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Rockman et al
My Cultural Responsiveness Has Been Lifelong — Now I’m Applying It to Evaluation
My first experiences with cultural responsiveness came with travel. Studying and living in Zimbabwe forced me to observe, listen, study Shona culture and art, reflect, be humble, and quietly integrate myself. While exploring Tokyo, I became invisible in a sense, realizing how exhausting it can be back home. As a Black woman born and raised in Oakland, I constantly found myself in the best of cross-cultural situations and, since childhood, had to navigate predominantly white settings, which was both positive and negative. In high school, while shopping in Berkeley, the mecca of diversity, I witnessed my Stanford/Cal-educated mother be loudly accused by a White store clerk of stealing an item of his (which he ultimately found). Thus, given my history with culture and awareness, what does it mean for me to utilize a more culturally responsive and equitable evaluation (CREE) approach? I stumbled upon evaluation in 2011. After taking a break from research and academia — obtaining my master’s degree in Social Psychology and then focusing on art and family — I was hired by Rockman et al (REA), a place where I could potentially be the same curious researcher and, to my surprise, earn a living. Saul Rockman, a mentor, and innovator in the field of educational research and evaluation, took a chance on me — a stay-at-home mom looking to rediscover her career and merge academia with this newfound evaluation work. A graduate of Scripps College (the women’s college) and a physics major until sophomore year, I quickly discovered that the social sciences, particularly psychology, allowed me to merge rigorous scientific approaches with the validation of my lived experiences. Scripps grounded me in quantitative methods, but my passions for social justice, equity, diversity, and excellence never wavered. Through my dissertation and REA work, I’ve learned that utilizing inquiry and qualitative methods is best for capturing the voices of those underrepresented. I have grown to recognize that my professional and personal experiences have helped add another dimension to my evaluation work, intentional or not. “How do I become a CREE researcher” is a common question. My answer: practice, observation, listening, awareness, reflection. The concept of “responsiveness” is evolving in evaluation. I try to grasp what it means for me, other scholars of color, and colleagues. Oftentimes, I look at myself and other evaluators of color as an untapped resource. While being culturally competent speaks to one’s capacity to function in a sea of difference, responsiveness is a state of awareness. CREE is inclusive, holistic, and context-specific. After evaluating a coding program designed for Black girls for 9 years, I still must ensure context is given adequate treatment. Organizations/programs like Expanding the Bench® and the Advancing Culturally-responsive and Equitable (ACE) Evaluation Network, and AEA’s Graduate Education Diversity Internship (GEDI) program, are paramount in supporting evaluators of color through mentorship, creating spaces for dialogue, and the sincere desire to better understand our society. All evaluators have a vested interest in diversifying the field and developing competency among Black evaluators, as this should not solely rest on the shoulders of scholars of color.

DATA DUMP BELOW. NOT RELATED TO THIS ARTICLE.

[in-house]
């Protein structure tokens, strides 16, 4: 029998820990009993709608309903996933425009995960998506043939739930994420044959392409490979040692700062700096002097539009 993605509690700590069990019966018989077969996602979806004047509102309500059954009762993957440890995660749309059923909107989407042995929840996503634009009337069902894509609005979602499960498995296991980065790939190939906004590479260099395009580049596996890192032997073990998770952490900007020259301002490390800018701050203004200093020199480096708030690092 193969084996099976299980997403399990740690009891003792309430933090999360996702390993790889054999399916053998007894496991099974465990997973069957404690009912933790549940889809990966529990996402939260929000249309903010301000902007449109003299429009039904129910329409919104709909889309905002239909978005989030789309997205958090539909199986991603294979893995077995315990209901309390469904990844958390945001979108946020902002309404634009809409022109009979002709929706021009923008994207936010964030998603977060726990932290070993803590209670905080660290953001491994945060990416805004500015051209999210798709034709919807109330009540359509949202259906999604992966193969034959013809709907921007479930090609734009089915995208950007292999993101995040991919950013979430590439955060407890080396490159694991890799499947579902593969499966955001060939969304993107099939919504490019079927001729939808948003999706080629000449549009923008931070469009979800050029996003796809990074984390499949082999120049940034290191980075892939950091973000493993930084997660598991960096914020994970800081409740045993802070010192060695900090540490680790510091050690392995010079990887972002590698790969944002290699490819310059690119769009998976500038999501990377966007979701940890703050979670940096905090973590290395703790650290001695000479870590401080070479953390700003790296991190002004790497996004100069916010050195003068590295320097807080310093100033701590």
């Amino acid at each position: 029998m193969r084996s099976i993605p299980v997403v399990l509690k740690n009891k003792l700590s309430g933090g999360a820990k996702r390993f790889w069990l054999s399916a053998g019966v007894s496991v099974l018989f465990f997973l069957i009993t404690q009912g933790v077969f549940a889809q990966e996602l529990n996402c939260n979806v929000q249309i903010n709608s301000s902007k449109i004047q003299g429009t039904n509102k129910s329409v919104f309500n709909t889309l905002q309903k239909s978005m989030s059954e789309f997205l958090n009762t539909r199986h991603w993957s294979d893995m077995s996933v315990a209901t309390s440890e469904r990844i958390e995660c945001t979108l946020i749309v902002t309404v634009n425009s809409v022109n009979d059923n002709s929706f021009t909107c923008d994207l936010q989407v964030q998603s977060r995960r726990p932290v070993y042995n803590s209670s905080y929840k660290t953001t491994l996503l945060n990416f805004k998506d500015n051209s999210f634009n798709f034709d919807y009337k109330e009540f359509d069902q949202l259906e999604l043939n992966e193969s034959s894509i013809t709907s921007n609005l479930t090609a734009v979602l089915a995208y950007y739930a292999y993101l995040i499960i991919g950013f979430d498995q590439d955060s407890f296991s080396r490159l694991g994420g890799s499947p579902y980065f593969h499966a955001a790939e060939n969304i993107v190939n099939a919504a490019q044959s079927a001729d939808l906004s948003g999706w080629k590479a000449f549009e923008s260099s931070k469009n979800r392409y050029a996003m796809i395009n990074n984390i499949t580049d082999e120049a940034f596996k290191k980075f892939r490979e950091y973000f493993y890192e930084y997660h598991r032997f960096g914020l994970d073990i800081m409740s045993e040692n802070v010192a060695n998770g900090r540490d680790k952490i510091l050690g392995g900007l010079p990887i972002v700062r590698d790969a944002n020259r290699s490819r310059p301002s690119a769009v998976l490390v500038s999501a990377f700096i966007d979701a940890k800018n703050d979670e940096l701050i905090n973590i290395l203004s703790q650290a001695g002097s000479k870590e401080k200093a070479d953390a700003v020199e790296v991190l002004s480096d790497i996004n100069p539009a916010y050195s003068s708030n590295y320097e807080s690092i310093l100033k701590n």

Nisaa Kirtman is a social psychologist with 20 years of experience designing and conducting research in informal and formal educational settings. She is an ACE Evaluation Network Member and Research Associate at Rockman et al, a research and evaluation cooperative based out of Berkeley, CA. She utilizes evaluative thinking, evaluative practices and strategies, and capacity-building approaches. Nisaa studies social cognition, underrepresentation of communities of color in STEM, educational inequities, health inequities, diversity, equity, and inclusion (DEI) and climate assessments at institutions/organizations, stereotypes and stereotype threat, and identity. She has managed both long and short-term evaluations and has managed several multi-year professional development projects at historically black colleges and universities (HBCUs), and out-of-school programming for underrepresented youth and girls of color. These projects have included quantitative designs, website usability testing, randomized control trials, qualitative interviews, instrument development, focus groups, and case narratives.
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